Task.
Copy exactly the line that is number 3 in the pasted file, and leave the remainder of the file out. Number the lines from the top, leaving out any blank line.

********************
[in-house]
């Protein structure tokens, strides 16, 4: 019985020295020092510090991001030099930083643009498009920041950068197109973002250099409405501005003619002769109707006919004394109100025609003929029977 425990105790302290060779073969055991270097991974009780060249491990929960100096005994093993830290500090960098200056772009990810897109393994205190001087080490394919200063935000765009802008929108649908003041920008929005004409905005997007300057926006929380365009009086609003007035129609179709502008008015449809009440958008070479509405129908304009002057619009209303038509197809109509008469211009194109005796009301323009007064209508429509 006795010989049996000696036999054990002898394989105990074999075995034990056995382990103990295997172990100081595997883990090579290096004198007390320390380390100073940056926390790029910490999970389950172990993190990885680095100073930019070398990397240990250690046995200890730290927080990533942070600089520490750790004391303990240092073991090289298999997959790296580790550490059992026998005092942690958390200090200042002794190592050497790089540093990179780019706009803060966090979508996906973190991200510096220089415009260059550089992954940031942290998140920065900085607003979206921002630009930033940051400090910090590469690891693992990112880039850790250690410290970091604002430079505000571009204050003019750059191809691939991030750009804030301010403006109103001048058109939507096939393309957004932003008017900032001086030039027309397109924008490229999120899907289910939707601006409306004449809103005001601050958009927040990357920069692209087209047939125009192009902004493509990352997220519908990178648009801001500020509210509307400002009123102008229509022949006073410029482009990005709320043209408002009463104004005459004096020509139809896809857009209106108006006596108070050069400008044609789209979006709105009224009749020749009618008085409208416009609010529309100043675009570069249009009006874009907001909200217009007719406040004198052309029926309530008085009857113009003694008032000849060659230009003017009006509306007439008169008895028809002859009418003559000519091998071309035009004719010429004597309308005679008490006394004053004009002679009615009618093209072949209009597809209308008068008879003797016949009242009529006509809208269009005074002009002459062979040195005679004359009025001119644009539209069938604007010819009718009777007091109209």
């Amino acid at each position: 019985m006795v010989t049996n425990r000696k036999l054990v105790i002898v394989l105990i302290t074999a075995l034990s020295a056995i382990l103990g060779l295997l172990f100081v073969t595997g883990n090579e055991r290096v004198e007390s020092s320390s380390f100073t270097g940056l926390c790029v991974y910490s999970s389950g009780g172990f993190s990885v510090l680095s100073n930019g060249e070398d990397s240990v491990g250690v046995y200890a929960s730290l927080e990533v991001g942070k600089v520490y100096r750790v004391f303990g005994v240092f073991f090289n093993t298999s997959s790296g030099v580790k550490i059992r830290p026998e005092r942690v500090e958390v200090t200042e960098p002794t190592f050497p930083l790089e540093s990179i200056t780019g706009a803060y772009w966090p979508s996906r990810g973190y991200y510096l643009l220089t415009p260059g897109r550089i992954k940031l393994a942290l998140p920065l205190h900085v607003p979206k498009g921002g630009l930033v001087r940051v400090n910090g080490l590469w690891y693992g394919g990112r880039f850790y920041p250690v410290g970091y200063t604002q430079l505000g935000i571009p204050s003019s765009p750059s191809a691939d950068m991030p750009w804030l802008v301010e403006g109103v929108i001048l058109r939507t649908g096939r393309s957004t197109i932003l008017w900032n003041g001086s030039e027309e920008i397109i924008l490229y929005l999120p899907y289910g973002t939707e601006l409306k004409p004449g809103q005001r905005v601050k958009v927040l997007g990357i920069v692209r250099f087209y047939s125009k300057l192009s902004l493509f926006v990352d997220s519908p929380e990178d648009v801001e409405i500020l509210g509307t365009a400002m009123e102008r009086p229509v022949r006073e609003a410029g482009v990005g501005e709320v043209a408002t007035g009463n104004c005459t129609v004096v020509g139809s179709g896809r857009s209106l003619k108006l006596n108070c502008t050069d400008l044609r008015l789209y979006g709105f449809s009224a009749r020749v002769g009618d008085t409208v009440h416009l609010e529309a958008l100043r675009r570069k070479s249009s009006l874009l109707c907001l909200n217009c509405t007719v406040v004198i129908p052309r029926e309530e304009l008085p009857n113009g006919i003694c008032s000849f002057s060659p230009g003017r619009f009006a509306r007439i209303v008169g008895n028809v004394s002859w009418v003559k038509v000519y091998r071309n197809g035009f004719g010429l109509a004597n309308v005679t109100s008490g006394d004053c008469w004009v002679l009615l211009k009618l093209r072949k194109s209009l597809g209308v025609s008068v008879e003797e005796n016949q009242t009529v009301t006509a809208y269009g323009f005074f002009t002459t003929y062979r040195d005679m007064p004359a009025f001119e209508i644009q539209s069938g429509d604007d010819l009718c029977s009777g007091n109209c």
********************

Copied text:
């Amino acid at each position: 019985m006795v010989t049996n425990r000696k036999l054990v105790i002898v394989l105990i302290t074999a075995l034990s020295a056995i382990l103990g060779l295997l172990f100081v073969t595997g883990n090579e055991r290096v004198e007390s020092s320390s380390f100073t270097g940056l926390c790029v991974y910490s999970s389950g009780g172990f993190s990885v510090l680095s100073n930019g060249e070398d990397s240990v491990g250690v046995y200890a929960s730290l927080e990533v991001g942070k600089v520490y100096r750790v004391f303990g005994v240092f073991f090289n093993t298999s997959s790296g030099v580790k550490i059992r830290p026998e005092r942690v500090e958390v200090t200042e960098p002794t190592f050497p930083l790089e540093s990179i200056t780019g706009a803060y772009w966090p979508s996906r990810g973190y991200y510096l643009l220089t415009p260059g897109r550089i992954k940031l393994a942290l998140p920065l205190h900085v607003p979206k498009g921002g630009l930033v001087r940051v400090n910090g080490l590469w690891y693992g394919g990112r880039f850790y920041p250690v410290g970091y200063t604002q430079l505000g935000i571009p204050s003019s765009p750059s191809a691939d950068m991030p750009w804030l802008v301010e403006g109103v929108i001048l058109r939507t649908g096939r393309s957004t197109i932003l008017w900032n003041g001086s030039e027309e920008i397109i924008l490229y929005l999120p899907y289910g973002t939707e601006l409306k004409p004449g809103q005001r905005v601050k958009v927040l997007g990357i920069v692209r250099f087209y047939s125009k300057l192009s902004l493509f926006v990352d997220s519908p929380e990178d648009v801001e409405i500020l509210g509307t365009a400002m009123e102008r009086p229509v022949r006073e609003a410029g482009v990005g501005e709320v043209a408002t007035g009463n104004c005459t129609v004096v020509g139809s179709g896809r857009s209106l003619k108006l006596n108070c502008t050069d400008l044609r008015l789209y979006g709105f449809s009224a009749r020749v002769g009618d008085t409208v009440h416009l609010e529309a958008l100043r675009r570069k070479s249009s009006l874009l109707c907001l909200n217009c509405t007719v406040v004198i129908p052309r029926e309530e304009l008085p009857n113009g006919i003694c008032s000849f002057s060659p230009g003017r619009f009006a509306r007439i209303v008169g008895n028809v004394s002859w009418v003559k038509v000519y091998r071309n197809g035009f004719g010429l109509a004597n309308v005679t109100s008490g006394d004053c008469w004009v002679l009615l211009k009618l093209r072949k194109s209009l597809g209308v025609s008068v008879e003797e005796n016949q009242t009529v009301t006509a809208y269009g323009f005074f002009t002459t003929y062979r040195d005679m007064p004359a009025f001119e209508i644009q539209s069938g429509d604007d010819l009718c029977s009777g007091n109209c």